Naum Gabo

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Naum Gabo, a pioneer of constructive art, was born Naum Neemia Pevsner in Russia in 1890. He began making constructed sculpture in Norway in 1915, when he took the name of Gabo. He and his brother Antoine Pevsner, returned to Russia at the time of the Revolution. In 1920 Gabo wrote the Realistic Manifesto, an expression of the aims and philosophy behind his art, which was signed by Antoine and was posted on the streets of Moscow. In 1922 Gabo left Russia for Berlin, to exhibit in the Erste Russische Kunstaustellung (The First Russian Art Exhibition) at the Van Diemen Galerie. He did not return to Russia until he visited his remaining family in 1962, but lived and worked in Berlin until 1932, making constructed sculptures and a number of architectural projects.
In 1932 he left Germany for Paris remaining there until 1936, when he went to England. During his time there, he edited Circle: International Survey of Constructive Art (1937) with Leslie Martin and Ben Nicholson; he participated in a number of exhibitions and married Miriam Israels in 1936. He visited and exhibited in the USA in 1938 but spent the war in Cornwall, where his daughter, Nina, was born. The family left England to settle in the USA in 1946.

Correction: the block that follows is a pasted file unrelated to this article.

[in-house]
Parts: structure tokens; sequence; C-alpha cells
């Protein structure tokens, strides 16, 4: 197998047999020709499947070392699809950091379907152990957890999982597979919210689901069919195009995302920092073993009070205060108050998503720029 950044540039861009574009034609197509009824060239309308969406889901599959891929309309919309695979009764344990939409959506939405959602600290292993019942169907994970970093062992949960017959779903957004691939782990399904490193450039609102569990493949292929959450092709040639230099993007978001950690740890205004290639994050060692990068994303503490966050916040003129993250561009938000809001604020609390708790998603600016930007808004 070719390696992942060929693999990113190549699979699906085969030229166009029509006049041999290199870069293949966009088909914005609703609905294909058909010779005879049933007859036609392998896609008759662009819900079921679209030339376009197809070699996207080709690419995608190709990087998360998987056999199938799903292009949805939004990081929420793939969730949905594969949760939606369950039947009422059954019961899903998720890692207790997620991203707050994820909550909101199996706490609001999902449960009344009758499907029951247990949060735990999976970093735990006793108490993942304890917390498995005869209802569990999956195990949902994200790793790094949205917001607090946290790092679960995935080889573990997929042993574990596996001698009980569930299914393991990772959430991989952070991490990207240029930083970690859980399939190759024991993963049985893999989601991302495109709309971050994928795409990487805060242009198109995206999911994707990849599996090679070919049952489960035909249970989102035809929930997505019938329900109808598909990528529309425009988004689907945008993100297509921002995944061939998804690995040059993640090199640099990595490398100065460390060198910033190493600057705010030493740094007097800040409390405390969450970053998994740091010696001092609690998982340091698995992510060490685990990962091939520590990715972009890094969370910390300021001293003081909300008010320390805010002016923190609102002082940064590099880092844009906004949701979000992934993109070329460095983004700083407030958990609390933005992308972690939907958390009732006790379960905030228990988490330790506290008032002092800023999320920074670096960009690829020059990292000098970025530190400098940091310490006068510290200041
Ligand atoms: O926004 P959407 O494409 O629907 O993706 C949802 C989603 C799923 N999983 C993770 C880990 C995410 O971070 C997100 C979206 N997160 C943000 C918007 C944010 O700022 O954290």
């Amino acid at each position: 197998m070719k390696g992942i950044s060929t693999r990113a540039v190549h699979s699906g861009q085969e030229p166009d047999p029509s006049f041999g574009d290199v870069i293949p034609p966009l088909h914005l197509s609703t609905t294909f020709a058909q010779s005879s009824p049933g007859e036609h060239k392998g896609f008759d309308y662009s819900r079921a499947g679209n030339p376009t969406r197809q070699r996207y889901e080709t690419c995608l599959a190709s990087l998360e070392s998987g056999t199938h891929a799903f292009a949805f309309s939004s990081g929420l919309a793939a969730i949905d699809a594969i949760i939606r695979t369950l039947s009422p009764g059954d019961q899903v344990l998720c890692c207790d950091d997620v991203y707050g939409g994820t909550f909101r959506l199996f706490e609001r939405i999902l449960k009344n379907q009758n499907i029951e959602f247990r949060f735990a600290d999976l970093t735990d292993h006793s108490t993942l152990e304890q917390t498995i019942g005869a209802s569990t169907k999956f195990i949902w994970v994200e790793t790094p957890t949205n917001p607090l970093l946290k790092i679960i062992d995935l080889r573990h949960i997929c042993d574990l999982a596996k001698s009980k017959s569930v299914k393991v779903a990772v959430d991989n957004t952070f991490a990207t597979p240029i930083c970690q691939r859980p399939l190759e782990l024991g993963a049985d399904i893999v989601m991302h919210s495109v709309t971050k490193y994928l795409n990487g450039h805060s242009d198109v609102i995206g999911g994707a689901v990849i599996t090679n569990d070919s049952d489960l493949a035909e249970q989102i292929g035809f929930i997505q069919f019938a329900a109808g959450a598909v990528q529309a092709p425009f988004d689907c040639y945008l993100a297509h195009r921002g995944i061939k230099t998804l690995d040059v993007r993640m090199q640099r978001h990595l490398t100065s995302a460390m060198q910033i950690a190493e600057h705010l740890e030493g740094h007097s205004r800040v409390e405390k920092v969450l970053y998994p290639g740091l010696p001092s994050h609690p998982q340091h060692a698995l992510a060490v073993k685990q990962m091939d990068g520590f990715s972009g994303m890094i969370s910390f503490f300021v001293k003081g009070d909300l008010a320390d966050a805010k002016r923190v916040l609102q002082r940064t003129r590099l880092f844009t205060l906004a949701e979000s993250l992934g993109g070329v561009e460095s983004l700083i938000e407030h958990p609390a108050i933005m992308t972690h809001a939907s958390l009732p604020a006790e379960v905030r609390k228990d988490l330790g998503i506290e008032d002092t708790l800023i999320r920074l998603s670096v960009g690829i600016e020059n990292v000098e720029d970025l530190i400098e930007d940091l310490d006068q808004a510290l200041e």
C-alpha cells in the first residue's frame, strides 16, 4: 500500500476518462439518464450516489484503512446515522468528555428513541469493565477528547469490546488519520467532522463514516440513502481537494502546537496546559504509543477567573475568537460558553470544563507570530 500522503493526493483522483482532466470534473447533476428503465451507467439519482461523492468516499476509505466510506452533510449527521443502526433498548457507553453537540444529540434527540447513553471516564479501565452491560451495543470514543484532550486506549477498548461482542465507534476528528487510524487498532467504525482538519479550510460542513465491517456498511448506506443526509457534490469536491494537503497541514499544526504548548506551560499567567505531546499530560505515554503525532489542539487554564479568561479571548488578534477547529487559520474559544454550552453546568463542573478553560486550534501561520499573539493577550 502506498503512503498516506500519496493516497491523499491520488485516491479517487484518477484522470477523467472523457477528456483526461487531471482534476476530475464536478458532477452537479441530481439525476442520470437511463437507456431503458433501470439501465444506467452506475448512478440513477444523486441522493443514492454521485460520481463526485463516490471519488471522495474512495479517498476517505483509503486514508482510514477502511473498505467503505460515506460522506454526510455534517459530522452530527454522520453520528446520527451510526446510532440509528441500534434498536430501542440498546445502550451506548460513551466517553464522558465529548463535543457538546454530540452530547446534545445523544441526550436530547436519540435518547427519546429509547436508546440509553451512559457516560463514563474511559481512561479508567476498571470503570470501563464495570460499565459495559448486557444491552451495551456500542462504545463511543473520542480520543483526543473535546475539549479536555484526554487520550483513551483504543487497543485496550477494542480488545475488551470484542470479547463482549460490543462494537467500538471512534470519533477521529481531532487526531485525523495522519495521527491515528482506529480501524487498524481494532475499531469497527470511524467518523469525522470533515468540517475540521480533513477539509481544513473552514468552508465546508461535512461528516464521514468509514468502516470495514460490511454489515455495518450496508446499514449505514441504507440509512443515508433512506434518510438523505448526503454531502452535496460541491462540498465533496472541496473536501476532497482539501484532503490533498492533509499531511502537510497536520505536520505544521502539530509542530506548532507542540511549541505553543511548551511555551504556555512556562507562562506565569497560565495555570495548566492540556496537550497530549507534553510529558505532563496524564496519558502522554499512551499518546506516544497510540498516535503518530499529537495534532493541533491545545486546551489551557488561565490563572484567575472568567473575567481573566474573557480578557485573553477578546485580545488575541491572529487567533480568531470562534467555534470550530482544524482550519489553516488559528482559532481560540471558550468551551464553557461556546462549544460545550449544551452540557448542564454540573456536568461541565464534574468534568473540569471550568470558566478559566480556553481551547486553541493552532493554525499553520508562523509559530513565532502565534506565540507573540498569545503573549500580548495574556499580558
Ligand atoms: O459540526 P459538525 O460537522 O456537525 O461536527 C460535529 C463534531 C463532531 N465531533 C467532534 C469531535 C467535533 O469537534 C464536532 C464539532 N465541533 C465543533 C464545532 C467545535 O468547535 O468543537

Gabo exhibited widely in both the USA and Europe, and lectured at Yale, Harvard, and Chicago. He took American citizenship in 1952, taught at the Harvard University Graduate School of Architecture (1953-54) and delivered the A.W. Mellon Lectures in 1959 in Washington DC. He completed a number of large commissions, including a 25 metre high free standing sculpture for the Bijenkorf Building in Rotterdam. In 1971 he was awarded an Honorary KBE by Queen Elizabeth ll. He continued to receive honours, prizes, commissions and international recognition until the end of his life. He died in Connecticut in 1977.

Here is a list of publications: • Naum Gabo Monoprints, Alan Cristea Gallery, London, 2006. • Naum Gabo and Colour, Annely Juda Fine Art,

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